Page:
Without speaking, Kim Yo Jong momentarily arrested the power of an athletic gold-medal win. With only a flash of a smile, she completely shifted entrenched opinions of a country riddled with innumerable human rights violations. With only a brief visit to her rival city, standing behind her U.S. adversary, she conveyed the only message DPRK wanted to be heard: we come in peace; you don’t.

As messages of reconciliation and peace dominated the weekend’s visit, Pence remained seated during the opening ceremonies, and audiences spoke out.

Networked Insights sample tweets about DPRK peace talk and reunification

The move aligned with Pence’s no-nonsense approach toward the DPRK, but the choice interfered with the US-backed South Korea’s ultimate desire for reunification and improving inter-Korean relations. Pence also didn’t attend a pre-opening ceremony dinner, where both Moon and Kim were in attendancefurther driving the point that the U.S. is not backing down, to the chagrin of South Koreans.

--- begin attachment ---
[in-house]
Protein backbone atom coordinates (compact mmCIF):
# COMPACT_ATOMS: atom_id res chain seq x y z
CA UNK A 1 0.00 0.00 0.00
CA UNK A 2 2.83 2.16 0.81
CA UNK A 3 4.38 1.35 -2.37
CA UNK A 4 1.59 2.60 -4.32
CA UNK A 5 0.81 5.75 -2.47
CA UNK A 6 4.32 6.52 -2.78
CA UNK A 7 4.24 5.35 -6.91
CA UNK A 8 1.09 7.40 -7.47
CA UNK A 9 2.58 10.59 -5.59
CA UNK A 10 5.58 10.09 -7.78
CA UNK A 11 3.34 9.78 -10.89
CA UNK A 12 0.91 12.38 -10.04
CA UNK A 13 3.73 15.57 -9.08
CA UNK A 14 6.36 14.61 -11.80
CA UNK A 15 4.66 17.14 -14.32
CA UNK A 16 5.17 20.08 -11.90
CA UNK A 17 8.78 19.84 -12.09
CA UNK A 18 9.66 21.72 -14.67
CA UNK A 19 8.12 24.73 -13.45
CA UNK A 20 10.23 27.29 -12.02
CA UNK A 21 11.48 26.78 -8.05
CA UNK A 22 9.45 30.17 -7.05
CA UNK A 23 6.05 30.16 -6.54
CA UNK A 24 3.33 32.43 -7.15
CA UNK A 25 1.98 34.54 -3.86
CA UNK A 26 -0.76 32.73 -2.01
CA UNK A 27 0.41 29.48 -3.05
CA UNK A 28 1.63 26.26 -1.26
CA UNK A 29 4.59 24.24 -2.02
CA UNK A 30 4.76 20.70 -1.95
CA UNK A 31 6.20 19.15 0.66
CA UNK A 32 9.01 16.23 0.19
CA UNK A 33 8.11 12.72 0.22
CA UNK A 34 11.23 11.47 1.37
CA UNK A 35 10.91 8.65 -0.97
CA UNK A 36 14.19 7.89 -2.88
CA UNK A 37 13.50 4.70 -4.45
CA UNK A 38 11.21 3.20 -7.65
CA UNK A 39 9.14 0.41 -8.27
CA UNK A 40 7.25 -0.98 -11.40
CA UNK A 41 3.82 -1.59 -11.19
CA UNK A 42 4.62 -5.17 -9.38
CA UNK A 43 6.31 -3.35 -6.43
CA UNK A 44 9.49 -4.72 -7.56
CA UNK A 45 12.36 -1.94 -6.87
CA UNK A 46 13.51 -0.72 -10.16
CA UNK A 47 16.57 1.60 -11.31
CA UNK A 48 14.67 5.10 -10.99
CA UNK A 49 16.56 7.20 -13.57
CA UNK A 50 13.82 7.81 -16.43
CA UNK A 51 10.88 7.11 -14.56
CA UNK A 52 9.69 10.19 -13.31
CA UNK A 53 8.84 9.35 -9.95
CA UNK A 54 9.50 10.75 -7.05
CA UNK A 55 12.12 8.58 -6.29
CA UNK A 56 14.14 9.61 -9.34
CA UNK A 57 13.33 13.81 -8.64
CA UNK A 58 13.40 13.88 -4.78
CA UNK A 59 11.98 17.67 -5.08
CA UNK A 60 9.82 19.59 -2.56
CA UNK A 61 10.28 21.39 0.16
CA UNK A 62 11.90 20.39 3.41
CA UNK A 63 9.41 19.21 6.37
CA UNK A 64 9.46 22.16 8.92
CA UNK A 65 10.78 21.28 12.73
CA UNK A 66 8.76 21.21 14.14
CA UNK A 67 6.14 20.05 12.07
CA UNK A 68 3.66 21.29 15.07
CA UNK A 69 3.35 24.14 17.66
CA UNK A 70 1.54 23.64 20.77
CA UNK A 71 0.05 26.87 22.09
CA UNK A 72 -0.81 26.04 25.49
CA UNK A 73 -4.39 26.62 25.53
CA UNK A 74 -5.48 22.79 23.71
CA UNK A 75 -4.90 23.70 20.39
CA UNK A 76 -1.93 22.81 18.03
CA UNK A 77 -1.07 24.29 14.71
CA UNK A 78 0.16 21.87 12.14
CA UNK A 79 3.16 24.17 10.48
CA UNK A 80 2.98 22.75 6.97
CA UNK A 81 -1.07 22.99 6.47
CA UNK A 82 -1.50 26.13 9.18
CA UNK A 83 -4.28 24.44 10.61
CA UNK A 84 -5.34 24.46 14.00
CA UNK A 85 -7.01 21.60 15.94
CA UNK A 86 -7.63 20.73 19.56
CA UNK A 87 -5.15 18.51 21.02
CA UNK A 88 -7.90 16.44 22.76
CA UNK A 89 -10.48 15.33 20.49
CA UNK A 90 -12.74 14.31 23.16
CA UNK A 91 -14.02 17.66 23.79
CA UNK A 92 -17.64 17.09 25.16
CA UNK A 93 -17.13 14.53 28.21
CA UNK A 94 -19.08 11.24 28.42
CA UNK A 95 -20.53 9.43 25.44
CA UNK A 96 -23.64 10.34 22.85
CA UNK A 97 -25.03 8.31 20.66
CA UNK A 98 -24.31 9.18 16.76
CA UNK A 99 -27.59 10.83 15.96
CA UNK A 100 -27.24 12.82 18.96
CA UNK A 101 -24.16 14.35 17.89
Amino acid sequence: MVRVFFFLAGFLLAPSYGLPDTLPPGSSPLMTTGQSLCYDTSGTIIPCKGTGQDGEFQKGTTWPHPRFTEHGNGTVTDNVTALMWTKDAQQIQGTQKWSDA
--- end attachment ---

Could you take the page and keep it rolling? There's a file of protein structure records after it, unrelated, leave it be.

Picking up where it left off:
Audiences caught-on to the should-be Olympic sport of political charades and most didn’t support, however, there were plenty (more than 40 percent) who were vocal about the “obvious attempts at propaganda.”


One Tweeter wrote, “The media praising North Korea and their Olympic appearance is sickening. You’re essentially saying you support Kim Jong-Un (sic) and his regime.” 

Another, like Jake Tapper, took the moment to re-educate the supportive public about the crimes against humanity.

Negative audience conversations about DPRK and the Olympics